Read-Only Mode: Your progress will not be saved, and certain functions are unavailable.Sign upto access the full features of Cratecode.

Getting Things Moving

By: Cratecode

Constants are great. They help us simplify our code, and let us change things with ease. If we want to move things around, all we need to do change the value of the constant. But what if we want the computer to move it around on its own?

In addition to constants, we have variables. They're super similar to constants, but we can change their value. Here's a little example:

// We declare a variable just like a constant, but we use "let" instead of "const". let num = 1; console.log(num); // 1 // We can change the value of a variable with "NAME = VALUE;". // The variable must already have been declared though. If we // did "num1 = 2;", we'd get an error because num1 doesn't exist. num = 2; console.log(num); // 2 // We can even change a variable value using the variable itself. For example, // we can add one to a variable like this. This uses the current value of num (2), // adds 1 to it to get 3, then sets num to 3. num = num + 1; console.log(num); // 3

If we want to move our object down, we should probably have a position variable (specifically, the y position) and add one to it each time we draw the object.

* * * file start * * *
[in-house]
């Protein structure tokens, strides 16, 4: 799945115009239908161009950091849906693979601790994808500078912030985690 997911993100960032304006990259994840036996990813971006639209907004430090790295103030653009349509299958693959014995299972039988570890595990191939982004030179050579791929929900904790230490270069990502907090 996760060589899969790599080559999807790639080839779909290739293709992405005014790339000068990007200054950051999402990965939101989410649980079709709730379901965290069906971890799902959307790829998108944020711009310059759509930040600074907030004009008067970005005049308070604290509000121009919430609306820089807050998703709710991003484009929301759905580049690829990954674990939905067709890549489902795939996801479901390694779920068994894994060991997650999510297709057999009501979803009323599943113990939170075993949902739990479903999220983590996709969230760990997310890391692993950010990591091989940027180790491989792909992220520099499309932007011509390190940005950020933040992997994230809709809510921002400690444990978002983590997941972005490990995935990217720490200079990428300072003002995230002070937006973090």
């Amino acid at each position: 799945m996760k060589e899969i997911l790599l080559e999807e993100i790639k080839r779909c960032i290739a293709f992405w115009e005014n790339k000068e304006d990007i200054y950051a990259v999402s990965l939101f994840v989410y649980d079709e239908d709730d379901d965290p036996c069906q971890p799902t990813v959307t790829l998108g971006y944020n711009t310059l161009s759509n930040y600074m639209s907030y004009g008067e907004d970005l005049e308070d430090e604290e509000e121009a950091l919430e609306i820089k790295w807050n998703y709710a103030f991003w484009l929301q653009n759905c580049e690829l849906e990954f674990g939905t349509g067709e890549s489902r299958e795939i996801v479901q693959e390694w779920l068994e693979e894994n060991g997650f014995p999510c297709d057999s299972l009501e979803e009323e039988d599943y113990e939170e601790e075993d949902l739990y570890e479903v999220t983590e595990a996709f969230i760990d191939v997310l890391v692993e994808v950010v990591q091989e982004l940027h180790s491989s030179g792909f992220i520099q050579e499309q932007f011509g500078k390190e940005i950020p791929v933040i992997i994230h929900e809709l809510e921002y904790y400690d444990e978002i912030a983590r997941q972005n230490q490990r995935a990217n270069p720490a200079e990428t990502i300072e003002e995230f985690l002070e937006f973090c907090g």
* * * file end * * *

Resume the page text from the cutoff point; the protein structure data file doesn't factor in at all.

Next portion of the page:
One thing you should be careful of is "block-scoping", where variables only live inside their brackets. Here's a little example:

function doSomething() { let counter = 0; counter = counter + 1; console.log(counter); } doSomething(); // 1 doSomething(); // 1

The doSomething() function will always log 1 no matter how many times it's ran. This is because our counter only lives inside the brackets, and doesn't keep its value after multiple runs of the function. This is useful in some cases, but not so much for our counter. Luckily, there's an easy fix: move the variable outside the brackets:

let counter = 0; function doSomething() { counter = counter + 1; console.log(counter); } doSomething(); // 1 doSomething(); // 2

Even though the counter is still added to inside the brackets, the variable itself lives outside them and keeps its value across multiple runs of the function. Because of that, our counter works! If your object doesn't move, make sure your position variable lives outside the draw function.

Right now, I've included a version of the object using constants. Choose one (or multiple) of these to change into variables and make them "animated" in some way. I've given the example of moving the object downwards, but you should try changing some other values (moving it side-to-side, moving it diagonally, stretching and shrinking it, etc). Good luck!

p5.js cheatsheet

Edit this lesson

Output is unavailable in read-only mode.

AI Assistant

Getting Things Moving